I’m really happy with how killer Dory came out. 🙂   I like the addition of the light antenna, and I think the color scheme is kind of fun.

via All Bones About It
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Triumph of the Orcs

Rob Dean

As mentioned in the previous post, it was my plan to get a game on the table with the “new” Middle Earth figures, and my brother was able to give me a hand by commanding the orcs remotely.  We played using Dragon Rampant, and tried the “Death Chase” scenario, basically an ambush.  We surmised that the orcs ambushed the allies while the latter were marching between Dale and Laketown, or some such…

My brother had a unit of elite foot (the goblin king and bodyguards), two units of better orcs (light foot with bows mixed), one unit of lesser orcs (light foot), one unit of wolves (lesser warbeasts) and  one unit of goblin scum (ravenous horde).  I had the elf king and bodyguard (heavy foot), two elf foot units (light foot with mixed bows), one human foot (light foot), and the dwarves (elite foot with magic weapons).  We rolled for leader special characteristics and both rolled a 9, giving us the ability to ignore fear.  Since there were no fearsome units in the game, we promptly forgot about that.  I rolled to see if the dwarves’ magic weapons were effective, which they were not.  
With Norman remoting in, we kept the board simple, so that my forces were basically just trying to get down a road, and the only piece of terrain that got involved in the action was a small patch of woods on my right.
The basic set up can be inferred from the overarching shot (3rd picture) below.  I had, from left to right, humans, elves, elf king, dwarves, and elves, and the orcs were split into two detachments (per the scenario instructions) with a better orc, the lesser orcs, and the goblin scum to my left, with the balance, the wolves, the other better orcs, and the goblin king to my right. 

My brother consults the rules, with his view of the table inset on the left
The ambushed side cannot, by the scenario special instructions, attack or shoot in the first two turns. One of those was quick, as we each failed to activate early in the turn, but, unlike some Dragon Rampant games, we didn’t have many turns with sudden shifts of fortune related to activation failures.  We had plenty of turns in which all units successfully activated.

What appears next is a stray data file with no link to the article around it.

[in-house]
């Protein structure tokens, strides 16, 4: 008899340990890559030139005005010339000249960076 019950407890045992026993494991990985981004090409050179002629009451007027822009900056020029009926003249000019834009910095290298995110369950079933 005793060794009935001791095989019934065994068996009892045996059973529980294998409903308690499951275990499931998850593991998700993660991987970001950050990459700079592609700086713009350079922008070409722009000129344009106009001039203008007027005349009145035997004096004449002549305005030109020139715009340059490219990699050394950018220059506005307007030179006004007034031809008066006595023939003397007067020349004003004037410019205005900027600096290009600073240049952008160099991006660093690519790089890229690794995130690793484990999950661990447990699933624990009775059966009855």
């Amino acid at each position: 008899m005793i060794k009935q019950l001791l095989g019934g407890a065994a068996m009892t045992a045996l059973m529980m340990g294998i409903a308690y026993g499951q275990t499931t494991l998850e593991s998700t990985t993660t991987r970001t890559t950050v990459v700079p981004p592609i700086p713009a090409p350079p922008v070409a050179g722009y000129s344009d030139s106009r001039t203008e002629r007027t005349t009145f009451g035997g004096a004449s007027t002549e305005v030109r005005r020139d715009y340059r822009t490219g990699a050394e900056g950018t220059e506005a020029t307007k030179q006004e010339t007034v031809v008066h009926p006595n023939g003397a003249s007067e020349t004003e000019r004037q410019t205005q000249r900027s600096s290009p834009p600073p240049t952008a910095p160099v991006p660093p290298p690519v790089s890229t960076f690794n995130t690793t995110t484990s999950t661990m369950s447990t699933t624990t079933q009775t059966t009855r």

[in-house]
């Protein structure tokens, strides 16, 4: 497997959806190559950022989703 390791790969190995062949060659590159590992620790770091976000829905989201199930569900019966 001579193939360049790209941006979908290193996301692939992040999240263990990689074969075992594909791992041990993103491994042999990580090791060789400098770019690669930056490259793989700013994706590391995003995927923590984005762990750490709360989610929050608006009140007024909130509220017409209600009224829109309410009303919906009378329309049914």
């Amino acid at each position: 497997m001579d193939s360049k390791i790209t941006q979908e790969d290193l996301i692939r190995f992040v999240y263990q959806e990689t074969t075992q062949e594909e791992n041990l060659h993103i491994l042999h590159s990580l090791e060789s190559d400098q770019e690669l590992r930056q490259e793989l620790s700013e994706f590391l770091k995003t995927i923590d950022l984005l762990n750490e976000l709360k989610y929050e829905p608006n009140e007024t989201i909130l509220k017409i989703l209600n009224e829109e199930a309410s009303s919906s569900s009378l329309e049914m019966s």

Armored goblins, in their first outing as a full unit

Norman’s basic plan was to sweep in with his two detachments and block the road.  The light foot predominating on both sides is better defending than attacking, and I had the obligation to attack him to push through to the far table edge, so it was a good plan. 

As the battle develops; note the wolves lurking in the woods

As can be seen above, by a few turns in, each side ended up in a U.  The red marker on the humans above is a battered marker; they were routed early by the shooting of the armored goblins.

The elvish foot on the left stands off the lesser orcs

In the center, the lesser orcs attempted to drive back elvish foot, but failed, and were eventually routed by bow fire.  Unfortunately for me, the elves soon went the same way…

The wolves make little impression on the dwarves

The dwarves advanced straight up the road, and were first hit by the wild charge of the wargs.  They successfully repelled the wargs, and then went toe to toe with the goblin king.

The dwarves withstand an attack by the goblin king

By that time, everything else on the goodly folk side had routed, leaving the few remaining dwarves to attempt a heroic charge up the road into a somewhat reduced unit of better orcs.  Unfortunately, the orcs shot well, and the last few dwarves perished under a hail of black-feathered arrows.

At the end, all allies fled, the dwarves final charge at the orcs

So it was another sad day for the good folk, and there was celebration in the tunnels of the Misty Mountains.

It took us about two hours to play the game, and Dragon Rampant works pretty well remotely.  The 3" required spacing between units and the one unit at a time activation mean that exact positioning is seldom important, so command is made a little easier for the remote player.
These figures are likely to be back out again as soon as a few additional units are painted…

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Minifg ME Orcs — Game like it’s 1975…

Rob Dean

I have a game using the Mythical Earth (ME) collection scheduled for this afternoon, so I was pleased to be able to put a final varnish coat on a few more troops.  Several of these guys will be needed for the game.